IVF treatment for pregnancies can be a challenging ordeal for couples desperately seeking a
child. It can also sap the funds of a couple for its high prices, which is typically around
£5,000 per cycle. Naturally, this testing route for potential patients is well worth its weight
in costs, but unfortunately where certain businesses see desperation they also see profit.
IVF clinics have been known to offer add-ons that allegedly aid the process of pregnancy
such as genetic tests, time lapse imaging of embryos drug treatments that suppress a
mother’s immune system, and techniques such as assisted hatching that involve using acid, a
laser, or other tools to thin the protein coating from which an embryo must break out before
it can implant in the womb.
The Human Fertilisation and Embryology Authority (HEFA) have argued that there is little
evidence to support the value or effectiveness of these treatments and that they are
unnecessarily recommended to patients with additional cost. A survey on IVF patients
conducted by HEFA found that 62% had paid more than they had expected to at private IVF
companies compared with 23% of those that had visited an NHS clinic.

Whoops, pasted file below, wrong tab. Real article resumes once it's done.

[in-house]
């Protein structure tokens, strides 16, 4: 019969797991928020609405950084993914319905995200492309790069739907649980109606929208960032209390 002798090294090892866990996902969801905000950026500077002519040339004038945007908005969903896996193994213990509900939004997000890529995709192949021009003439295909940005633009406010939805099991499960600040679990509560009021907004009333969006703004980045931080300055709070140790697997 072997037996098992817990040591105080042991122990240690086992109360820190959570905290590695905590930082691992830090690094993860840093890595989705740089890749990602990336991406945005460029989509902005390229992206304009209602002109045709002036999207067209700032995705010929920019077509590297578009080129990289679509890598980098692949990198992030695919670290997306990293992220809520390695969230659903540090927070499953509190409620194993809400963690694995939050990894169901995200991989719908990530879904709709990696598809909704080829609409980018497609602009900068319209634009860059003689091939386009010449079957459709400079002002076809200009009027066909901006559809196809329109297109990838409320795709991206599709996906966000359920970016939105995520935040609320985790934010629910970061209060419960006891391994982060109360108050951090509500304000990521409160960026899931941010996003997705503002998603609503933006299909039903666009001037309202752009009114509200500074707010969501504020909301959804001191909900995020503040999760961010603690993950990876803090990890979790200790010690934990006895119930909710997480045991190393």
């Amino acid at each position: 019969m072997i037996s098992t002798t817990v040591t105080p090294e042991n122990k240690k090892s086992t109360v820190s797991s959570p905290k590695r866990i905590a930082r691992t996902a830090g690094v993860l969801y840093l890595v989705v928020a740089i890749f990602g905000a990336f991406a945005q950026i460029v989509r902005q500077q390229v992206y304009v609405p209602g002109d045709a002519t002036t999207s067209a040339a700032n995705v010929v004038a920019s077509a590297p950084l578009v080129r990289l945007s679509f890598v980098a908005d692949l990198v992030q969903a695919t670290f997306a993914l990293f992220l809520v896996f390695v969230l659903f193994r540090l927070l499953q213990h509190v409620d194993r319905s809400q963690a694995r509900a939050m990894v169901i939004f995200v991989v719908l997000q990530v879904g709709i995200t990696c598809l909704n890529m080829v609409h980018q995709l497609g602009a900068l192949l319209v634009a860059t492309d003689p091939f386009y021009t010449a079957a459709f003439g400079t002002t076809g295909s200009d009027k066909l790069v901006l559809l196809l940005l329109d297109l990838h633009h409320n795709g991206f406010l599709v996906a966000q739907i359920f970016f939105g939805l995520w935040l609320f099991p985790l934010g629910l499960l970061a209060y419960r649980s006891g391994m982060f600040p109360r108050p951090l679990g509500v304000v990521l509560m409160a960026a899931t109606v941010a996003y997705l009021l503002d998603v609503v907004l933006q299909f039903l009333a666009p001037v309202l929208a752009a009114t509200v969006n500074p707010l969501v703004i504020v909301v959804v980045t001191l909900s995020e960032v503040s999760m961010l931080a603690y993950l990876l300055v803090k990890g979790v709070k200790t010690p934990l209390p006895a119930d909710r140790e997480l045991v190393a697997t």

The evidence suggests that the pressure of market forces, as well as the desire to have a
child and fulfil maternal instincts has yielded considerable profits for private IVF companies
that supply these ‘add-ons’. HEFA argues that such barriers to becoming a parent should be removed, as it only adds to the financial strain that a new born child might bring to a parent.
The main bitter taste left in the mouths of many IVF clients comes from the fact that
companies will exploit the desperation of people desperate for the miracle of childbirth, in
an attempt to further their own financial agendas. With this lack of empathy, IVF companies
have arguably lost a degree of trust from clients that can only be removed by offering fair
rates without unreasonable and potentially ineffective additional treatment.